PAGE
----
Another few hours on, after stopping to refuel Frank and make tea for ourselves, we came across a few buildings where we were advised to drive to the river’s edge and find the ‘Baobab Safari Company’. We would need to forge the Luangwa river and they would be able to tell us where to cross safely. Slightly daunted we moved on yet again, with the want to just arrive at our destination, beating back the fear that we were about to drive our home across one of Zambia’s largest rivers. Finally, after scaring an elephant off the road, we arrived at the river, where we found no trace of the safari company and were met with nothing but dead ends and empty huts.

Like good little 4x4er’s we knew it would be car suicide to drive out into the river blind, and that we needed to check the depth of the water. As we prepared to play rock, paper, scissors to see which one of us got the job of walking out into the crocodile and hippo infested waters I decided to throw the rules out the window and drive down a track signposted ‘do not enter’. Here we stumbled across yet another LandCrusier laden with people just leaving. The driver shortly informed us that he was about to cross the river and that we should just follow him. Jumping at this option we turned around and were soon flowing a stranger down to the river. Beani jumped in the hot seat and without so much as a chance to question the decision we were behind our friends and through a river bed whilst navigating crocodiles, hippos and deep holes. All the while being carefully watched by the 20 locals who thought it was hilarious, no doubt wondering what on earth the two of us were doing, having just driven out the bush with no clue of where we were or what was going on.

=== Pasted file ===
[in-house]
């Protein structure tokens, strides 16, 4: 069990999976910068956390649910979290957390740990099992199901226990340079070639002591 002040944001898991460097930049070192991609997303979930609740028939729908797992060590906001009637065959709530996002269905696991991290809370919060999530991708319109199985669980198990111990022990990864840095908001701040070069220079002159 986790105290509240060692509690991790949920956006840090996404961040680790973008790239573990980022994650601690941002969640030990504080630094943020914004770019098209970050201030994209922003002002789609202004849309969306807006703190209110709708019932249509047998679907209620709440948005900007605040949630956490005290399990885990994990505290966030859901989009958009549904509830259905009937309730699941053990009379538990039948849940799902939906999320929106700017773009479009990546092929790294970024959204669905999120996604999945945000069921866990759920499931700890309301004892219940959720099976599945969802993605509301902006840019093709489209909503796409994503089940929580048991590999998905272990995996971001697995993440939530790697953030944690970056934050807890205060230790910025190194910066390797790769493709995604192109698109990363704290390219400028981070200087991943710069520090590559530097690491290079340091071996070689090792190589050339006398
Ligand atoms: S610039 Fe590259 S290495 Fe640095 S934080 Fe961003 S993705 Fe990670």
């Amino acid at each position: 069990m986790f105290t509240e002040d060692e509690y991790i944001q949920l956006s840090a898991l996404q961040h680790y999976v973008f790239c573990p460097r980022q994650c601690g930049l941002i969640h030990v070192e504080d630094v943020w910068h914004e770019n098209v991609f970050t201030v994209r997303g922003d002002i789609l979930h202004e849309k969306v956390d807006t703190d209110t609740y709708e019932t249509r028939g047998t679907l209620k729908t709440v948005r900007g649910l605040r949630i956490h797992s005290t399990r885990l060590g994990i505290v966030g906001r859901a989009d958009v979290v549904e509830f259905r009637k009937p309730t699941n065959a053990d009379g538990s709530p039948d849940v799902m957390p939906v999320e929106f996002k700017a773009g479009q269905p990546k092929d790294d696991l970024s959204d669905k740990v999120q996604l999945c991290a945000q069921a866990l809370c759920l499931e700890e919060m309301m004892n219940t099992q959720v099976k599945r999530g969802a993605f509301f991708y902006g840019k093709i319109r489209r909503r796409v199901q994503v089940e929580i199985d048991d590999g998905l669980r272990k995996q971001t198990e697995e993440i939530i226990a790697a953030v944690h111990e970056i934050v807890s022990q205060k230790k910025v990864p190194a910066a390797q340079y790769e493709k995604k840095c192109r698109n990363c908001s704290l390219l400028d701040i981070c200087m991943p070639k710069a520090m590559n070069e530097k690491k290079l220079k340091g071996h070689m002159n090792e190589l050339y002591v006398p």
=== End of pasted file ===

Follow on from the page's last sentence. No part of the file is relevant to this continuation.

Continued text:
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Thankfully after another 2 hours of driving, where the only big event were some zebras, we finally made it to a camp near the gates, where, unbeknownst to us, our next battle would ensue. Tash & Bean V overly aggressive, food thieving baboons.

Ready at the gates for their 5.30am opening we were first in line and eager to find Luangwa’s hoards of leopards. The lady behind us had notched up 4 separate sightings the previous day so needless to say hopes were though the roof! The first few hours were fairly uneventful, although the brightly coloured carmine bee-eaters and the (new to us) lechwe certainly added some fun, taking up most of our time along with species of zebra and giraffe endemic to this area of Zambia.